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Related:  COLLECTION: Copyright

Educational Use Of Printed Music | Copyright Guide for Music Librarians / Resources Guidelines for Educational Uses of Music The following guidelines were developed and approved in April 1976 by the Music Publishers' Association of the United States, Inc., the National Music Publishers' Association, Inc., the Music Teachers National Association, the Music Educators National Conference, the National Association of Schools of Music, and the Ad Hoc Committee on Copyright Law Revision. New guidelines are available at the Music Publishers' Association website. The purpose of the following guidelines is to state the minimum and not the maximum standards of educational fair use under Section 107 of HR 2223. Moreover, the following statement of guidelines is not intended to limit the types of copying permitted under the standards of fair use under judicial decision and which are stated in Section 107 of the Copyright Revision Bill. A. B. Copying to create or replace or substitute for anthologies, compilations or collective works.

Taking the Mystery Out of Copyright skip navigation Library of Congress Teachers Suggestions enabled. The Library of Congress > Teachers > Classroom Materials > Presentations and Activities > Copyright Print Subscribe Share/Save Give Feedback Taking the Mystery Out Of Copyright View a plain text version of this activity. Connect with the Library All ways to connect Find Us On Subscribe & Comment Download & Play Questions About | Press | Jobs | Donate Inspector General | Legal | Accessibility | External Link Disclaimer | Speech Enabled Copyright for Librarians Results on ReadWriteThink Find content from Thinkfinity Partners using a visual bookmarking and sharing tool. More Your students can save their work with Student Interactives. More Home › Results from ReadWriteThink 1-10 of 61 Results from ReadWriteThink Sort by: Classroom Resources | Grades 6 – 12 | Calendar Activity | April 10 The Statute of Anne, an influential copyright law, went into effect in 1710. page | 1 2 3 4 5 6 7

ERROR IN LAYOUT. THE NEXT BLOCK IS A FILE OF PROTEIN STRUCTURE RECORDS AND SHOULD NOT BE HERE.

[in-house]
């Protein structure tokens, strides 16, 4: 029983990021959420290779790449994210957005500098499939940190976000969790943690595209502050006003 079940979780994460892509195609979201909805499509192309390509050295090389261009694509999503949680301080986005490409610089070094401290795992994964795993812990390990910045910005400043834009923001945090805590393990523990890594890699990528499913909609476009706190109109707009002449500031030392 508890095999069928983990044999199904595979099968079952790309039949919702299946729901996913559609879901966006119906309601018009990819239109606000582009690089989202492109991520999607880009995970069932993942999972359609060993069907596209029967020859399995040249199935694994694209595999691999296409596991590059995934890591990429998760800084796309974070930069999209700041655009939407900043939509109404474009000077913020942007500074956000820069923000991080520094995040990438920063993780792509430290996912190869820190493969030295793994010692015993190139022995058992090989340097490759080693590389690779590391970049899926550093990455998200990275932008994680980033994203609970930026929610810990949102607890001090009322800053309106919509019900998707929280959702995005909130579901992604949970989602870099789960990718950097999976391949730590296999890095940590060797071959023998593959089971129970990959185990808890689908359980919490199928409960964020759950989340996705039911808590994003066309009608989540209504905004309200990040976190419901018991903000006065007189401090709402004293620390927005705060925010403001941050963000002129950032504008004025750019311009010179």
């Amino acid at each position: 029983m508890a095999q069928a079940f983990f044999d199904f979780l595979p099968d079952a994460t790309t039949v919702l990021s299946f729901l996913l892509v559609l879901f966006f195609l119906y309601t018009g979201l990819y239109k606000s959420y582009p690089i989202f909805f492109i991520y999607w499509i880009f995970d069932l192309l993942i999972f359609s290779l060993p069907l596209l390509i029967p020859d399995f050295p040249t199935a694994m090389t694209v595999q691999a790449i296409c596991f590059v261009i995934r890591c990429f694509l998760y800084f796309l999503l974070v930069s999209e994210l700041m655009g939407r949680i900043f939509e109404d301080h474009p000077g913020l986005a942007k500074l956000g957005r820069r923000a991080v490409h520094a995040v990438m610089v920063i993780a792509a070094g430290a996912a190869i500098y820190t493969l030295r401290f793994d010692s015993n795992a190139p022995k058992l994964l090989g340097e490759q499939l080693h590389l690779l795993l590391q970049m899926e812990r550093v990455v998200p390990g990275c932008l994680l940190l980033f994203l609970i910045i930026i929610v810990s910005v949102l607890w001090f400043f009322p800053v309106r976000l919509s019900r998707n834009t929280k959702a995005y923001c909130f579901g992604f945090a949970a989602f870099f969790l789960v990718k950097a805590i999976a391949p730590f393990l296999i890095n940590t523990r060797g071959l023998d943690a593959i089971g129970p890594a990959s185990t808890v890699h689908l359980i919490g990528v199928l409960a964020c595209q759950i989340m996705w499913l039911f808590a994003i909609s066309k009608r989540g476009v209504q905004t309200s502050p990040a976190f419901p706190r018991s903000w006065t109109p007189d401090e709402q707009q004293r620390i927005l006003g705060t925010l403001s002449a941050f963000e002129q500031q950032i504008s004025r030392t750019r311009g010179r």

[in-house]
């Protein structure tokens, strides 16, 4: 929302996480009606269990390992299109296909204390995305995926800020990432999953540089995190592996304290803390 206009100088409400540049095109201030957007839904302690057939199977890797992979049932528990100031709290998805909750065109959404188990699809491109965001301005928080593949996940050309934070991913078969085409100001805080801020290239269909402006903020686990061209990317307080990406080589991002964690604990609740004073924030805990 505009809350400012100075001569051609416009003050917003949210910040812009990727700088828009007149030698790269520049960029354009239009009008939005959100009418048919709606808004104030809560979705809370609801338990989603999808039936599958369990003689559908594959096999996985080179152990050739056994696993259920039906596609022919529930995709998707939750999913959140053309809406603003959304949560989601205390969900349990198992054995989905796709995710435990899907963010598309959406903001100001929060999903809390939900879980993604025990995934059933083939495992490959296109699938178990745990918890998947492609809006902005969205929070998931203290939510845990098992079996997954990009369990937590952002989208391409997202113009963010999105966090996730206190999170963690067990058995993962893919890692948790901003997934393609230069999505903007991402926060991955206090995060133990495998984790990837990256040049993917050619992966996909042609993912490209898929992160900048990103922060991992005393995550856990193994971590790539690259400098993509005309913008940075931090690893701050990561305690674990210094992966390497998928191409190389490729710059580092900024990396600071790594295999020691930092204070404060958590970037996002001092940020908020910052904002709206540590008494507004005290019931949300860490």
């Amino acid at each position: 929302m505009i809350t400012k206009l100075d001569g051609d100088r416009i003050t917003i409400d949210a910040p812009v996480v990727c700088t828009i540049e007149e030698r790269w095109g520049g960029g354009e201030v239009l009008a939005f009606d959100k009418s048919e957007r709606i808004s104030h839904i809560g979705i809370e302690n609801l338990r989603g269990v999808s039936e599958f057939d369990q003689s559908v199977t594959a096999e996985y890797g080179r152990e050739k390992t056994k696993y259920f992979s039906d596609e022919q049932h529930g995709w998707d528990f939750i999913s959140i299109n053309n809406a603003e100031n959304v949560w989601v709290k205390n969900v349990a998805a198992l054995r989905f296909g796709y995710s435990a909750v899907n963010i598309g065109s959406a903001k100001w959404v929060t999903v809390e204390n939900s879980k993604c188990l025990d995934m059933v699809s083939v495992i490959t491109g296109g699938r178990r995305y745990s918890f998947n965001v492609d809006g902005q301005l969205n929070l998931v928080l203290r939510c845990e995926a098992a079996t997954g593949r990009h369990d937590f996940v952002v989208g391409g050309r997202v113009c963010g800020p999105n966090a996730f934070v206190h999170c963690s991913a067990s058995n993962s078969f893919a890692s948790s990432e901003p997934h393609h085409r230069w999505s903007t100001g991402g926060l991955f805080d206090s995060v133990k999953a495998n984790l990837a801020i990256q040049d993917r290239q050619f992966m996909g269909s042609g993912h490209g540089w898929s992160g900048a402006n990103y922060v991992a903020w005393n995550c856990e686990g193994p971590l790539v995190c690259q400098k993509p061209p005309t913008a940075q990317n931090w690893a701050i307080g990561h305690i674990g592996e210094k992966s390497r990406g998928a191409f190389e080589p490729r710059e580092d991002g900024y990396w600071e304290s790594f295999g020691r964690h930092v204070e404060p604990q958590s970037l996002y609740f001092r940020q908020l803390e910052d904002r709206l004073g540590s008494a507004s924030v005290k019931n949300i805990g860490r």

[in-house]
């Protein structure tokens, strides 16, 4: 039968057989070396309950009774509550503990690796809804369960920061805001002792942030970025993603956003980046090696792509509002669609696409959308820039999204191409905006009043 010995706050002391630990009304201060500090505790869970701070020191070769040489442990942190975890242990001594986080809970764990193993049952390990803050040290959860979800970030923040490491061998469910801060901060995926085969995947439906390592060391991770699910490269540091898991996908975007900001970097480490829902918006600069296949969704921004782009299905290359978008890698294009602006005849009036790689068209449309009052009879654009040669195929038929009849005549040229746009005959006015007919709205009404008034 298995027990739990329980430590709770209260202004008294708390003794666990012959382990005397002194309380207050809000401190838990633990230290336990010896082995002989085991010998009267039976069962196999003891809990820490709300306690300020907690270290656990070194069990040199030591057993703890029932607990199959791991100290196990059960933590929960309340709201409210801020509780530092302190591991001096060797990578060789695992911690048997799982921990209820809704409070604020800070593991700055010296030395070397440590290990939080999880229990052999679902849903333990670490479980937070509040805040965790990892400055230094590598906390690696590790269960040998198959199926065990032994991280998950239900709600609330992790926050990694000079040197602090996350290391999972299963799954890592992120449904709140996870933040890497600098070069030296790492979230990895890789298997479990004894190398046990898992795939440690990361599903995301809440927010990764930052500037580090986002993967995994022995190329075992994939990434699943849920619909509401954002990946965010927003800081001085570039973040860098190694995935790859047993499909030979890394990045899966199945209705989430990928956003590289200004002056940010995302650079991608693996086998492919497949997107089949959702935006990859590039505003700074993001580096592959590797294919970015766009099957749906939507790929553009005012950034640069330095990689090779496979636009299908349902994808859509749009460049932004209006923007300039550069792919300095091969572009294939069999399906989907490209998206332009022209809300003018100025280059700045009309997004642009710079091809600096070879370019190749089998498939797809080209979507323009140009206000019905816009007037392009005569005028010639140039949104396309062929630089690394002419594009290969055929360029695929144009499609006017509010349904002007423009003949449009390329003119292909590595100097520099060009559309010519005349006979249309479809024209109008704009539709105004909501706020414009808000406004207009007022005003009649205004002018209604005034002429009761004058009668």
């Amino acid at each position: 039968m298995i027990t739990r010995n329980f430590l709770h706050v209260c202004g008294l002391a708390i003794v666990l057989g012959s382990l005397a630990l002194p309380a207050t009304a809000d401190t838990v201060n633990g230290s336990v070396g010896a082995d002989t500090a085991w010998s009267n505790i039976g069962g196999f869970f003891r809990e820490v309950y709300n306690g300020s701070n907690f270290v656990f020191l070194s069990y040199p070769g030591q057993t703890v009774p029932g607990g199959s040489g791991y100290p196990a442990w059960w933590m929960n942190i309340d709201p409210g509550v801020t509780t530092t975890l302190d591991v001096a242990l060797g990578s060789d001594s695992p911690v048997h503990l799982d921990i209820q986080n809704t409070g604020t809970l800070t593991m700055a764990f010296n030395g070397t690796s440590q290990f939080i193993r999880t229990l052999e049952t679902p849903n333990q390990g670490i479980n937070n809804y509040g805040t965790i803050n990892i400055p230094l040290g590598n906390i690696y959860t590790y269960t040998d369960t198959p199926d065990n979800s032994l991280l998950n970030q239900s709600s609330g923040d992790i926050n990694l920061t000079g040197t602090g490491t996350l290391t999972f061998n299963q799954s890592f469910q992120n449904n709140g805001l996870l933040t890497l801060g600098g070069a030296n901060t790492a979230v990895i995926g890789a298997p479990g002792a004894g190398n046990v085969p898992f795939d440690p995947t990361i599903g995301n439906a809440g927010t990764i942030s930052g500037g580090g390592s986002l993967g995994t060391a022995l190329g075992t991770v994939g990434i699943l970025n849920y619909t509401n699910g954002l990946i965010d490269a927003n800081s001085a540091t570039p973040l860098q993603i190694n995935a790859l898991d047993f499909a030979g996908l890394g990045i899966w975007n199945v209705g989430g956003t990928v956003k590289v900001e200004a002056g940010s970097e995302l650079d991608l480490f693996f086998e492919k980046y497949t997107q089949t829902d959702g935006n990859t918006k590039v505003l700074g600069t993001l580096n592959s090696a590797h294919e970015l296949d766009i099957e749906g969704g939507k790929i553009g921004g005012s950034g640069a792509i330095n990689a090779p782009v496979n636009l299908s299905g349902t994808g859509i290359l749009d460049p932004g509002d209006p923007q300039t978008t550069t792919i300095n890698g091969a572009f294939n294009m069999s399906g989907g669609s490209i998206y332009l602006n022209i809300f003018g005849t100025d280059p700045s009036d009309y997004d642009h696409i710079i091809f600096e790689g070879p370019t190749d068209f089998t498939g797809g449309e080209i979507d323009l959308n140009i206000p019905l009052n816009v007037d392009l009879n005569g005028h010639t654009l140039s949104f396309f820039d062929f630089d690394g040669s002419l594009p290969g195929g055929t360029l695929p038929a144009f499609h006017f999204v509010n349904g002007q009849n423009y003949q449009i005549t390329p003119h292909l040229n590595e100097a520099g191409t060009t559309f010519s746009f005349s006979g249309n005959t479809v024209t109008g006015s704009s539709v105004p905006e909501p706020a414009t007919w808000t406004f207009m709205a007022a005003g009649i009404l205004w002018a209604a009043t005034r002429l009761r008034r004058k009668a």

Copyright for Educators | Teachers | Education | PBS SoCal Copyright for Educators is a series of videos designed to help educators learn about what they can and can’t do within the category of “Teaching” in the Copyright Act. Under the Copyright Act, there is nothing more intriguing and exciting for educators than Fair Use. Fair Use is the concept that if you are doing something for the greater good of society, like teaching, then your needs supersede the ownership rights of the copyright holder under the Copyright Act. Teachers, and by association, students, can legally use music, websites, videos, images, and a wealth of copyrighted materials for the purposes of teaching, that wouldn’t be accessible otherwise. Still a bit intimidated? Allow us to break all of the details down for you! And download our Copyright Checklist and our FairUse Guidelines.